the Circuit de Monaco
Private jet Monaco Grand Prix
The Monaco Formula one (F1) Grand prix is the sixth race in the 2016 Formula one (F1) season in Monaco at the Circuit de Monaco, Monte Carlo on the 29th May 2016.
The Monaco Grand Prix (Grand Prix de Monaco) is a Formula One motor race held each year on the Circuit de Monaco. Run since 1929, it is widely considered to be one of the most important and prestigious automobile races in the world, and alongside the Indianapolis 500 and the 24 Hours of Le Mans, forms the Triple Crown of Motorsport. The circuit has been called “an exceptional location of glamour and prestige.”
The race is held on a narrow course laid out in the streets of Monaco, with many elevation changes and tight corners as well as a tunnel, making it one of the most demanding tracks in Formula One. In spite of the relatively low average speeds, it is a dangerous place to race and often involves the intervention of a safety car. It is the only Grand Prix that does not adhere to the FIA’s mandated 305 kilometres (190 mi) minimum race distance.
The first race, held on 14 April 1929 was organised by cigarette magnate Antony Noghès under the auspices of the “Automobile Club de Monaco”, and was won by William Grover-Williams driving a Bugatti. The event was part of the pre-Second World War European Championship and was included in the first World Championship of Drivers in 1950. It was designated the European Grand Prix two times, 1955 and 1963, when this title was an honorary designation given each year to one Grand Prix race in Europe. Graham Hill was known as “Mr. Monaco” due to his five Monaco wins in the 1960s. Brazil’s Ayrton Senna won the race more times than any other driver, with six victories, winning five races consecutively between 1989 and 1993. Fernando Alonso is the only driver to have won the race in consecutive years for different constructors, winning for Renault in 2006 and McLaren in 2007.
The Circuit de Monaco consists of the city streets of Monte Carlo and La Condamine, which includes the famous harbour. It is unique in having been held on the same circuit every time it has been run over such a long period — only the Italian Grand Prix, which has been held at Autodromo Nazionale Monza during every Formula One regulated year except 1980, has a similarly lengthy and close relationship with a single circuit.
The race circuit has many elevation changes, tight corners, and a narrow course that makes it one of the most demanding tracks in Formula One racing. As of 2015, two drivers have crashed and ended up in the harbour, the most famous being Alberto Ascari in 1955. Despite the fact that the course has had minor changes several times during its history, it is still considered the ultimate test of driving skills in Formula One, and if it were not already an existing Grand Prix, it would not be permitted to be added to the schedule for safety reasons. Even in 1929, ‘La Vie Automobile’ magazine offered the opinion that “Any respectable traffic system would have covered the track with <<Danger>> sign posts left, right and centre”.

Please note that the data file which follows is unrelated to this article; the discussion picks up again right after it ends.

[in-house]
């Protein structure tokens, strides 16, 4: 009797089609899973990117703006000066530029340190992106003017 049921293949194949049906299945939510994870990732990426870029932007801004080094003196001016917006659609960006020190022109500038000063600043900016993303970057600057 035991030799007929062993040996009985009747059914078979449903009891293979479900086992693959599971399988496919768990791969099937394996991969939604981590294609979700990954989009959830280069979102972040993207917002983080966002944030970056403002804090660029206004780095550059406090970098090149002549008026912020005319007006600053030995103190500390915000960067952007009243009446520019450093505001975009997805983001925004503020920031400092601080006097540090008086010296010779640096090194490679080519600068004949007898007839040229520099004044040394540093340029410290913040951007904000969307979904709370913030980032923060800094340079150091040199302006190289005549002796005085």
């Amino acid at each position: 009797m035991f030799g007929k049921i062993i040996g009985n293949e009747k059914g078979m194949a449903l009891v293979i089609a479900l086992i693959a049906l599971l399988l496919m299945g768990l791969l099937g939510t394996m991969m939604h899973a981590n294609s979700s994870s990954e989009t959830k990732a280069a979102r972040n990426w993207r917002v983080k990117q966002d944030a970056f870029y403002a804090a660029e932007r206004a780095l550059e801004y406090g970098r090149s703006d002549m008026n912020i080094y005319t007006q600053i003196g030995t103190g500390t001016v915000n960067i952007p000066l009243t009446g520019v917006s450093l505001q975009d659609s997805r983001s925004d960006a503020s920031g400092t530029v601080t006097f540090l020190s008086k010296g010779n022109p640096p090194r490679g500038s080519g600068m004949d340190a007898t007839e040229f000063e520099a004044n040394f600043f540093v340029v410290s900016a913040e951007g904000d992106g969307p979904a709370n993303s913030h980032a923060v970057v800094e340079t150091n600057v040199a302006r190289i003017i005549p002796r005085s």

Triple Formula One champion Nelson Piquet was fond of saying that racing at Monaco was “like trying to cycle round your living room”, but added that “a win here was worth two anywhere else”.
Notably, the course includes a tunnel. The contrast of daylight and gloom when entering/exiting the tunnel presents “challenges not faced elsewhere”, as the drivers have to “adjust their vision as they emerge from the tunnel at the fastest point of the track and brake for the chicane in the daylight.”. The fastest-ever lap was set by Kimi Räikkönen in qualifying for the 2006 Grand Prix, at 1m 13.532.
During the Grand Prix weekend spectator’s crowd around the Monaco Circuit. There are a number of temporary grandstands built around the circuit, mostly around the harbour area. The rich and famous arrive on their boats and the yachts in the harbour fill with spectators. Balconies around Monaco become viewing areas for the race too. Many hotels and residents cash in on the birds eye views of the race. Grand Prix organizers Automobile Club de Monaco officially voted the Ermanno Palace Penthouse the ‘Best view of the Monaco Grand Prix’.
The Cicuit de Monaco lies 31 kilometres away from Nice Cote d’Azur airport (LFMN / NCE), and takes around 35 minutes by car subject to traffic.
Alternatively, on arrival into Nice Cote d’Azur airport , a helicopter transfer will take you to the heart of Monaco in 10 minutes, where you will land at the Monaco heliport (LNMC / MCM).
Arranging a private jet charter or helicopter transfer with Freedom Air to arrive in style to the Monaco formula one (F1) grand prix in Monte Carlo is simple. The Freedom Air team can be reached on +44 (0) 1275 548001 and firstname.lastname@example.org to book your next trip.